Copyright Infringement Cases: 2 Examples

Despite the fact that most people believe that content theft is a growing problem in the worlds of business and entertainment, most cases of copyright infringement are actually resolved through voluntary actions.

When it comes to copyright infringement, the law is not black and white. It’s a complex issue that can get very confusing for consumers. There are many different options when dealing with a copyright infringement claim and it’s important to know what your rights are, especially to learn them from a Copyright Lawyer Houston. Here are several examples of major copyright infringement cases that have been pursued in the federal courts, and the extent of success each party has achieved in a particular case.

Perfect 10, Inc. v. Google, Inc. (2007)

There is a fine line between “copyright infringement” and “fair use.” The Fair Use provision of the Copyright Act (section 107) indicates that a copyrighted work can be legally reproduced, performed, or broadcast by a third party without authorization under certain circumstances, such as for educational or informational purposes.

Perfect 10 is an adult website specializing in “natural,” unaltered pictures of women. The owner aggressively pursued copyright protection of its imagery, having filed more than 20 lawsuits for infringement, out of fear of a loss of revenue. 

One high-profile case involved Perfect 10 alleging Google of copyright infringement for displaying & indexing its subscription-only content on Google image search – as a byproduct of other infringing companies displaying this content.

Google’s image search algorithm automatically indexes and displays pictures from other websites in its search engine results. Google does this with a fair use intent: the images are simply links to the websites that host them. This provides searchers a further means to access & discover websites of interest. Nowadays, Google image search displays a notice that images displayed may be subject to copyright – meaning that if a searcher were to download and use the image themselves, respecting copyrights would then be the searcher’s responsibility.

The verdict of the case was ultimately that Google was not infringing on Perfect 10’s copyright, pointing out similar cases proving that the fair use of copyrighted material for information retrieval is a benefit to the general public. Any infringement would’ve been on the websites indexed by Google, not on Google themselves.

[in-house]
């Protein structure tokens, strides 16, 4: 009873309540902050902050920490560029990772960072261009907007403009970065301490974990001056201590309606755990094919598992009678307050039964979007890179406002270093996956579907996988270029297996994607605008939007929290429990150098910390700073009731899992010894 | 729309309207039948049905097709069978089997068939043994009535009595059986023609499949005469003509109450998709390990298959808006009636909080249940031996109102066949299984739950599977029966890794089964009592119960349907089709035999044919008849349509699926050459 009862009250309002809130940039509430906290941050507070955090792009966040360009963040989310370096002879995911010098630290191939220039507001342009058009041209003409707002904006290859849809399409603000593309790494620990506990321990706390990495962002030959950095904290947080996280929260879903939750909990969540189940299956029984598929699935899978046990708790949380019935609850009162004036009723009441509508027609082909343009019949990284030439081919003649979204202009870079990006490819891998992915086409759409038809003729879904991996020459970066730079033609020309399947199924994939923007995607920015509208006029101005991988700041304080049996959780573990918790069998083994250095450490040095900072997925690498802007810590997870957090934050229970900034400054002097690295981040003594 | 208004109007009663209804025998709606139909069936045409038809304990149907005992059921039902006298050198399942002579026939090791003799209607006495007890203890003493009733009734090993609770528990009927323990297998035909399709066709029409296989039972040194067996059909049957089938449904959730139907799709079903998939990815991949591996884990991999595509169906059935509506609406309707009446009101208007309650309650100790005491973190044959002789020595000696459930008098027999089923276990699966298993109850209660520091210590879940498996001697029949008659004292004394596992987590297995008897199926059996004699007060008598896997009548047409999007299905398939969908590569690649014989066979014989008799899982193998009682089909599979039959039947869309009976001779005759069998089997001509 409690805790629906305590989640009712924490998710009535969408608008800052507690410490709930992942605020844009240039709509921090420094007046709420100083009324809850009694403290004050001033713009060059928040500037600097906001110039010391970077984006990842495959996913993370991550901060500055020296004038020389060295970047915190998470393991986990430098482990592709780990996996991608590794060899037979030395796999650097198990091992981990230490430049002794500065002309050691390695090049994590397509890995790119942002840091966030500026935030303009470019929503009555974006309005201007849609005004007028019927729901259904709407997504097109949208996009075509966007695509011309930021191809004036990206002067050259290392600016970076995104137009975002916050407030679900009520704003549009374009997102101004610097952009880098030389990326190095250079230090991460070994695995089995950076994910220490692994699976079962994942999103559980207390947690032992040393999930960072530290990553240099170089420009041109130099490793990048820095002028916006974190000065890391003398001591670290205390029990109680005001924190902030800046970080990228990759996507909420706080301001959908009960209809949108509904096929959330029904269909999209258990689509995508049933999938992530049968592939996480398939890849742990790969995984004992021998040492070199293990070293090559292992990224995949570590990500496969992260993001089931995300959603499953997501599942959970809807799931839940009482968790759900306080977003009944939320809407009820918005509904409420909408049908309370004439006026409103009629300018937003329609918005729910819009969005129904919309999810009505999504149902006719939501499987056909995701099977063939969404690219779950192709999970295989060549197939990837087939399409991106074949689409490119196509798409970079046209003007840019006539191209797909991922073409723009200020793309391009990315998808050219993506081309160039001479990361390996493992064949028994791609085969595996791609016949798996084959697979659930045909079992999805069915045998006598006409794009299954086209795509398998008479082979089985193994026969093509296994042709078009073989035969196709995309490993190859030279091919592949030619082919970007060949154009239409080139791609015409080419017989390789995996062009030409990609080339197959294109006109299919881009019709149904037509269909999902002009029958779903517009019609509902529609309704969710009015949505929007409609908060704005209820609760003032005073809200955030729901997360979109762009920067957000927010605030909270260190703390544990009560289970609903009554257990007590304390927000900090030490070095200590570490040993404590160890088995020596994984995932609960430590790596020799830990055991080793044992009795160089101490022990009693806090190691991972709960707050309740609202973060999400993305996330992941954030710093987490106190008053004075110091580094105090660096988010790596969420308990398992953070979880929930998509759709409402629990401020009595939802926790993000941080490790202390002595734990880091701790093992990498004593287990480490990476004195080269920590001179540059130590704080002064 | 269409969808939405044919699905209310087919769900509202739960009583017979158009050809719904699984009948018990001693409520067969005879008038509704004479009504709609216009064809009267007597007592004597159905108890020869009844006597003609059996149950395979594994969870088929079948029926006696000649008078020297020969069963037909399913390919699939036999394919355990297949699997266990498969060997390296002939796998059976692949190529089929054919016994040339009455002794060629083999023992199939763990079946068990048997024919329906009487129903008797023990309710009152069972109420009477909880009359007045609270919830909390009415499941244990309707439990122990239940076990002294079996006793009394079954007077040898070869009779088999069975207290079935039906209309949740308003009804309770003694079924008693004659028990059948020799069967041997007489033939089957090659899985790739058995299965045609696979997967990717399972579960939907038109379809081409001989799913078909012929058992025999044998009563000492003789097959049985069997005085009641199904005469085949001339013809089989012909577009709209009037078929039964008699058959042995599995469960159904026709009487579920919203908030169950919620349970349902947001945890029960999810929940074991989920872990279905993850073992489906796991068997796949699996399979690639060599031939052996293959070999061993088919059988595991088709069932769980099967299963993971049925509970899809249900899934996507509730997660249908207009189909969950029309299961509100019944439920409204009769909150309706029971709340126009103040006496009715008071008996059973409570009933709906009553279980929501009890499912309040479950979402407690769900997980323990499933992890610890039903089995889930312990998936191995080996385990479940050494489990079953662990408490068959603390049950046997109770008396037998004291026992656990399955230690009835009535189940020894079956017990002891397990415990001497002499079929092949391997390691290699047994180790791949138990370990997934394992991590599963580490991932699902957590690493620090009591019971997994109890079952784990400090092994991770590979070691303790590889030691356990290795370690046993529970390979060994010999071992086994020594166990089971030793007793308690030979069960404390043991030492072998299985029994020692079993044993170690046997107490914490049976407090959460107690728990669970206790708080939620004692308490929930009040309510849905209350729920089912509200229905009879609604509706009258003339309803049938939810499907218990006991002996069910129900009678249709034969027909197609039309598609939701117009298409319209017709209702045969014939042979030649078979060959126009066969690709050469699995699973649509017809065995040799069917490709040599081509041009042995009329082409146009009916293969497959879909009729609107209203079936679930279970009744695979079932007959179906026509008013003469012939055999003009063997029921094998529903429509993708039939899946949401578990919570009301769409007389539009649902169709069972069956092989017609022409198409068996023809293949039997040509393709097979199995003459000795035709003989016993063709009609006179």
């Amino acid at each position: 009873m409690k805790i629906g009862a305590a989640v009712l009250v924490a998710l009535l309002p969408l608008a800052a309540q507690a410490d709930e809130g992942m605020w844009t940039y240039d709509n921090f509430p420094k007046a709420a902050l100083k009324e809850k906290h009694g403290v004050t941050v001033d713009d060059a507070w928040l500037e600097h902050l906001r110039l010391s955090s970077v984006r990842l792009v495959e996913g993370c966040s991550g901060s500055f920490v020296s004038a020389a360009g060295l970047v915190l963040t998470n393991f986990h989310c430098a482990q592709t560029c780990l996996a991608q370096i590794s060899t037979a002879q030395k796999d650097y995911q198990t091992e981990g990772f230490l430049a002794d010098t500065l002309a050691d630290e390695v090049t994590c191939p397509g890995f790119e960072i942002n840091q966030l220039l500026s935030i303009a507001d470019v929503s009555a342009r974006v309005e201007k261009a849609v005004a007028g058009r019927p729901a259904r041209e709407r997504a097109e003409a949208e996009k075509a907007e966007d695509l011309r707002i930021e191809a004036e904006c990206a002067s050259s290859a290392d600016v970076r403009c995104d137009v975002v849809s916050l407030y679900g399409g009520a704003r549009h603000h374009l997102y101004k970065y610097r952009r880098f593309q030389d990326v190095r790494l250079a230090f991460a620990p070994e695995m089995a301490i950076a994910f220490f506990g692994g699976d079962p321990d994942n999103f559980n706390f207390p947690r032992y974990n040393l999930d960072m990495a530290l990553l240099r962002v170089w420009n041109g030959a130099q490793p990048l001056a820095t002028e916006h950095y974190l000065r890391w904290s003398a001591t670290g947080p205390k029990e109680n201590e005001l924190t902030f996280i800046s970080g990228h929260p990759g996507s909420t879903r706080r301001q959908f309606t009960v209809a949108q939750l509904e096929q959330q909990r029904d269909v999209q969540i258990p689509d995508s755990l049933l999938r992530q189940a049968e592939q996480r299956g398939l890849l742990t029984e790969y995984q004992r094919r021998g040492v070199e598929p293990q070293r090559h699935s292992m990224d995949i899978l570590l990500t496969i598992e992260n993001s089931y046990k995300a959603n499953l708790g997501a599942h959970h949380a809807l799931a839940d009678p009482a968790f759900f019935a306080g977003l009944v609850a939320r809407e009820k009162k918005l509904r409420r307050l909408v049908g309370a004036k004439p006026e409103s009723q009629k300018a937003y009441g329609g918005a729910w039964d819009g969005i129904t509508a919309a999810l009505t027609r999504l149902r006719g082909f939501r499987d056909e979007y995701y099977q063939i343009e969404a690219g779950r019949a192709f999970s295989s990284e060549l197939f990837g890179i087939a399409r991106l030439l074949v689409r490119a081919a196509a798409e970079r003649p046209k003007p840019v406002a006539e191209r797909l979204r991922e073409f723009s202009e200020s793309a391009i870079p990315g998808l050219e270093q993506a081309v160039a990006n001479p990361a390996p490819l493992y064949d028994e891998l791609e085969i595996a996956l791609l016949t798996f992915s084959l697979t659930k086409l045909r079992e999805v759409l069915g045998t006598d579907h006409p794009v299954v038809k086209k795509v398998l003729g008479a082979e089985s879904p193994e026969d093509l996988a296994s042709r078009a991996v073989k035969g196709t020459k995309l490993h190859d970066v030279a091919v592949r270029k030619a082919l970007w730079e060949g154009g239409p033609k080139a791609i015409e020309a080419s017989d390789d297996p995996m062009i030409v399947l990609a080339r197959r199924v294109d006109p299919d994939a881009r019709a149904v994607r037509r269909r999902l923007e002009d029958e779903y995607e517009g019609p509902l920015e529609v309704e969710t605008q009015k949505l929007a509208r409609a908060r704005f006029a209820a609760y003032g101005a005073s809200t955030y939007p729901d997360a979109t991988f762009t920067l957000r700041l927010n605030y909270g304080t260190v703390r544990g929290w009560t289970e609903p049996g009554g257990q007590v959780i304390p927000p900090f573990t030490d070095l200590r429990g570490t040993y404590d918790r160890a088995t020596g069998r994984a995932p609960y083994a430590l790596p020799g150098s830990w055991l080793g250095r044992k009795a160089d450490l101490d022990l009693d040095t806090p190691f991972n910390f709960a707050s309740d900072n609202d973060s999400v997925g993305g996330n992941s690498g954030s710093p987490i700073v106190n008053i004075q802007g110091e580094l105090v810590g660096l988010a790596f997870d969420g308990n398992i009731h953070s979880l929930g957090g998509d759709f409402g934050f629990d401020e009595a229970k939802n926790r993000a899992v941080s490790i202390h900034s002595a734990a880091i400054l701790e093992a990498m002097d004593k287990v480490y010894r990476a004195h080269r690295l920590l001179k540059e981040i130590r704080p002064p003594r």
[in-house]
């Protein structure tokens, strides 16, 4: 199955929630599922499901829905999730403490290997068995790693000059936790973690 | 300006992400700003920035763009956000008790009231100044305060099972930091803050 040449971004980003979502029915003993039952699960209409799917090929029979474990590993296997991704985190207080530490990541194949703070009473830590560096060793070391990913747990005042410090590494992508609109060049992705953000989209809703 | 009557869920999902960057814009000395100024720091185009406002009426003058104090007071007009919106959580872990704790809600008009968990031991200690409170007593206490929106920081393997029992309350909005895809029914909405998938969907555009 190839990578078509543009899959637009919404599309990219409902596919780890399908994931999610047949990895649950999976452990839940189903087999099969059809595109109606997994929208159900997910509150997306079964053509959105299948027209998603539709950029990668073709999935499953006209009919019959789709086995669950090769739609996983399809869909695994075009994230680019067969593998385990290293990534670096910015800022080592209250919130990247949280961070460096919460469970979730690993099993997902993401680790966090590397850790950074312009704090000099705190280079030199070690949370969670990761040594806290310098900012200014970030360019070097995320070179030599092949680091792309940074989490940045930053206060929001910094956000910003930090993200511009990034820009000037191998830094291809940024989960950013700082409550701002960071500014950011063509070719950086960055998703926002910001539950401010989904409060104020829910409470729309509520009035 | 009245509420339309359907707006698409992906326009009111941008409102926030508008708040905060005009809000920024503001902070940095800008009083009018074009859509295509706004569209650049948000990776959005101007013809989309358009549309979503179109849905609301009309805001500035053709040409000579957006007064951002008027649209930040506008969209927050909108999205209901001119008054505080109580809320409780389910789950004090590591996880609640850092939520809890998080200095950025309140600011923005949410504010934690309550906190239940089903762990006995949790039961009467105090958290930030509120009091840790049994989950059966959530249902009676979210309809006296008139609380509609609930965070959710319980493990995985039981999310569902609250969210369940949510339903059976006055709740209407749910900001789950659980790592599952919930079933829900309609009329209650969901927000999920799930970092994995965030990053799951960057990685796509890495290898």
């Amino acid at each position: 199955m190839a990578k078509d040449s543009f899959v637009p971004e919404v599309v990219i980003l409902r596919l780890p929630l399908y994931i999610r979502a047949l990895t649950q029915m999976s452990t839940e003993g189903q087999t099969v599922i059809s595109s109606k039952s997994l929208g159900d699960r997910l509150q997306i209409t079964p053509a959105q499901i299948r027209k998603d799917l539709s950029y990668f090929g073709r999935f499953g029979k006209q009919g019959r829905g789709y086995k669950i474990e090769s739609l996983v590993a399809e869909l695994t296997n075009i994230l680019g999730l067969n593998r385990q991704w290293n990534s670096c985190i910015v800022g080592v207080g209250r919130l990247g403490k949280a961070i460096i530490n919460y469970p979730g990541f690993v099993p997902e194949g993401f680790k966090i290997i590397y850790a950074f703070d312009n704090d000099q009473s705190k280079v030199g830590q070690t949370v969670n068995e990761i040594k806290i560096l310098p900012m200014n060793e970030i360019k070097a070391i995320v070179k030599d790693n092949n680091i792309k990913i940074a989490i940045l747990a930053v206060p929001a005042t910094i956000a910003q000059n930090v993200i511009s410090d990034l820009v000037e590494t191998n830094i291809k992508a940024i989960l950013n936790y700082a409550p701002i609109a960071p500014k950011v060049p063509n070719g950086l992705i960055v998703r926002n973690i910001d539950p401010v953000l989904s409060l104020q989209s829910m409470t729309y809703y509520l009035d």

You can save many years and tons of money by consulting a lawyer first to determine whether a third party is infringing on your rights, or simply partaking in fair use. In certain cases, fair use can actually be of benefit to the copyright owner by encouraging & driving sales.

A&M Records, Inc. v. Napster, Inc.


By the start of the 2000’s, the internet was relatively in its infancy, and yet affordable enough for music to be easily streamed, shared & downloaded online at an accessible bitrate. Napster was a peer-to-peer MP3 sharing network that allowed users to upload music for others to hear for free. The efficiency of doing so even resulted in the “leakage” of then-unreleased songs by major recording artists, such as Metallica.

Within less than a year after its 1999 release, Napster exploded as the pre-eminent way for internet users to listen to bootlegged music. Before long, the perceived threat to music sales was large enough that numerous major record companies took legal action against Napster for copyright infringement. By 2002, after the case was closed, Napster had ceased to exist, though this lawsuit certainly did not deter free online music-sharing.

Today, an abundance of music can be viewed & shared on YouTube, largely as a result of licensing agreements between YouTube and record companies – where YouTube pays a portion of ad revenue to the record companies for streaming videos of music they hold copyright to, even when the uploader was not authorized to do so. Whether music on YouTube constitutes infringement or not is debatable, as some argue that it is “fair use” and actually encourages music sales.

If you want to protect your copyrighted material, or are being sued for infringement, we highly recommend consulting with and retaining a Lloyd & Mousilli copyright lawyer.

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